Monica Lewinsky is back, and playing offense. The woman in the little blue dress is giving a Ted talk about the "culture of humiliation," scolding cyber bullies who wound innocents and reclaiming a personal narrative in her own voice. She's burning the beret and the blue dress with a telltale stain, "giving purpose to my past" in the name of a softer feminism that she says begins with a "little f."
Foreign elections don't always interest Americans very much. But Benjamin Netanyahu has become a familiar name in America, almost pronounceable, since his speech to Congress.
Hillary Clinton has been a reflection of the changing images of women in America for decades. She's had more re-incarnations than Shirley MacLaine, more fashion makeovers than Cher, more comebacks from bad press than Madonna. The images always need updating. She's the life-size balloon toy, weighted at the bottom, that a child smacks over and watches with surprise and suspicion when it bobs upright again.
Benjamin Netanyahu leavened his powerful account of what's really at stake in the nuclear negotiations with Iran with a little history and a little wisdom from the Bible. And why not? The war against the terrorists in the Middle East is a war against evil men peddling a violent perversion of a religion.
Hollywood can't help itself. The glitteries inevitably use the Academy Awards to push their personal politics, sometimes cheap and occasionally not, rewarding razzle-dazzle over real life.
Hollywood can't help itself. The glitteries inevitably use the Academy Awards to push their personal politics, sometimes cheap and occasionally not, rewarding razzle-dazzle over real life. This year the two most important Oscars, for best picture and best director, went to "Birdman," about razzle-dazzle, and not "Boyhood," about real life.
Another Presidents Day, like the presidents it was meant to honor, has come and gone and nobody remembers what it was all about, beyond another three-day weekend for federal employees and a little hype to sell automobiles and snake oil. Presidents Day replaces holidays to mark the birthdays of Washington and Lincoln, and now, presumably, the catchall honor is extended to William Henry Harrison, Chester Alan Arthur and Millard Fillmore as well.
LONDON -- England is having an identity crisis -- Scotland is just getting over one -- and just in time to hover over national elections.
BERLIN. Angela Merkel, the no-nonsense leader of Germany and protector of the euro, has a fearless new rival. Alexis Tsipras, the newly elected prime minister of Greece and the leader of the left-wing Syriza Party, who offers a different understanding of economics: Spend money whether you have it or not, and get someone else to pay up.
Heroes, real ones, are getting harder to find. One of the few remaining annual surprises in the typical State of the Union address is the president's introduction of his "mystery guest." Ronald Reagan introduced the first one in 1982, celebrating one Leonard Skutnik for an extraordinary act of courage.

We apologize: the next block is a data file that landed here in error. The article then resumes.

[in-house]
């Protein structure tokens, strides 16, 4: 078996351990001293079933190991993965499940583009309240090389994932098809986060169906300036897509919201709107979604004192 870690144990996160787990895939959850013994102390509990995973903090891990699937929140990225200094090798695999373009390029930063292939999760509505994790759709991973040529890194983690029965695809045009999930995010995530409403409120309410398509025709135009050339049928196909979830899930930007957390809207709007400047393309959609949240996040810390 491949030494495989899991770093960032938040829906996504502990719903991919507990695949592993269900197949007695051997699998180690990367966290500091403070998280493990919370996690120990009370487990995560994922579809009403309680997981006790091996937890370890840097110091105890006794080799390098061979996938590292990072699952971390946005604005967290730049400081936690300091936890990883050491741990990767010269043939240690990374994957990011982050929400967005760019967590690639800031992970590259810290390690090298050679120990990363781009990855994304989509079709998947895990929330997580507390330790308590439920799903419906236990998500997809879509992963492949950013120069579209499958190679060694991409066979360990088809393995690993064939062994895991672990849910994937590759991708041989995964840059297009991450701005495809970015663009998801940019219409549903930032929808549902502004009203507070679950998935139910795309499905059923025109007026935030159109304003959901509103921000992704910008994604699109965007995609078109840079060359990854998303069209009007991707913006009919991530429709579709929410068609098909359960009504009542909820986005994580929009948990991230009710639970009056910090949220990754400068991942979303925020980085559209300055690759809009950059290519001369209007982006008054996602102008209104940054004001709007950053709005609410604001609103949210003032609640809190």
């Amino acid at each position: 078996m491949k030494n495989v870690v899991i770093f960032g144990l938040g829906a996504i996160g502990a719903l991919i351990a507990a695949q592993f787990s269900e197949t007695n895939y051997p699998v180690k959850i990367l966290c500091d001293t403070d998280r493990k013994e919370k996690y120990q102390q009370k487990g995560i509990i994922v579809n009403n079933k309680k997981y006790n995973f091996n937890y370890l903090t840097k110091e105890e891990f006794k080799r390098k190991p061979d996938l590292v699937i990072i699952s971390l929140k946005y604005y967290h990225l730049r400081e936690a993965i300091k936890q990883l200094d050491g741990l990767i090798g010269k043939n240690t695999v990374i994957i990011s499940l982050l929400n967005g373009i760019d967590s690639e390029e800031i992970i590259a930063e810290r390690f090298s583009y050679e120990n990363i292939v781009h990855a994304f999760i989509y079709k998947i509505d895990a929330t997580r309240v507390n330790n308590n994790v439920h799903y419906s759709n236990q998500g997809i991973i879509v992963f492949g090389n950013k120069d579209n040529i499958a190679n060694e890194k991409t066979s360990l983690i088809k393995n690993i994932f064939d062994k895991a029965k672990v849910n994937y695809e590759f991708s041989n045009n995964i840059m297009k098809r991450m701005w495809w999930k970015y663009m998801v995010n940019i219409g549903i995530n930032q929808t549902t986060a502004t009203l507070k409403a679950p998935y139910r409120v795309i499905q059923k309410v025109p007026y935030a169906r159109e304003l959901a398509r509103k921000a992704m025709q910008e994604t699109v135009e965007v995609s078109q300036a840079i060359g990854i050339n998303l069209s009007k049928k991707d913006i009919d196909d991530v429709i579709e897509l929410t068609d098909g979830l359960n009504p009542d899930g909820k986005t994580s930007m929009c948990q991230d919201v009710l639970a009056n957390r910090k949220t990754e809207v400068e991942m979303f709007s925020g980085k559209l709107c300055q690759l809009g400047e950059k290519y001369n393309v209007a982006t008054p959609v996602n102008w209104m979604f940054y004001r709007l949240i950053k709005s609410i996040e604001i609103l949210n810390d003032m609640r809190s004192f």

A widely distributed political cartoon by Ranan Lurie, published after the massacre of four Jews in a kosher supermarket in Paris, depicts a tiny shrub above ground, and just below the surface, supporting the plant, is a web of thick twisted roots spread in the design of the swastika.
An atrocity is a terrible way to increase a magazine's circulation, but that's how Charlie Hebdo got its current run of 3 million copies or more up from 65,000. Satire, once regarded on Broadway as "what closed on Saturday night," now sells, and this week in Paris it sells out.
Bess Myerson, whose death at age 90 was revealed this week, was a Miss America who lived through nearly a century of change in the perception of "the ideal American woman."
When that old man in a long white beard turns over the New Year to a robust round baby in diapers, they share framed edges of life, one at the end and one just beginning.
Tis the season when we're supposed to be jolly, our lives brightened by lights on the Christmas tree, candles on the menorah, gift giving and gift receiving, warming us however frightful the weather outside.
Back in the day when Betty Friedan and Gloria Steinem were in high school, and a new girl walked into the classroom, the boys looked to see whether she was a pretty one, and the girls looked to see what she had to offer to their cliques. The boys evaluated looks -- the girls personality.
Feminism is entering a new phase of the movement. You could call it the era of mea culpa. Feminism has rightly claimed "victim" status at the mercy of rapists, and now certain women have turned the tables and are making victims of men, but with slander, the rape of reputation.
When the chief justice of the U.S. Supreme Court recites lyrics from a rap song about violence and murder, you can bet he's not rehearsing for a shot on "Saturday Night Live." He's inquiring into the redeeming value of the crude and coarsened language of social media in the age of the digital.
What's fascinating about the coverage of the persuasive accusations against Bill Cosby, now 18 and rising, is that race doesn't dominate.
If Aesop were here he might rewrite his famous fable, replacing the boy who cried "wolf!" with the girl who cried "rape!
Majority Leader and Armed Services Chair Visit Kiev: European Leaders Increasingly For U.S. Arms to Ukraine | Vivian Hughbanks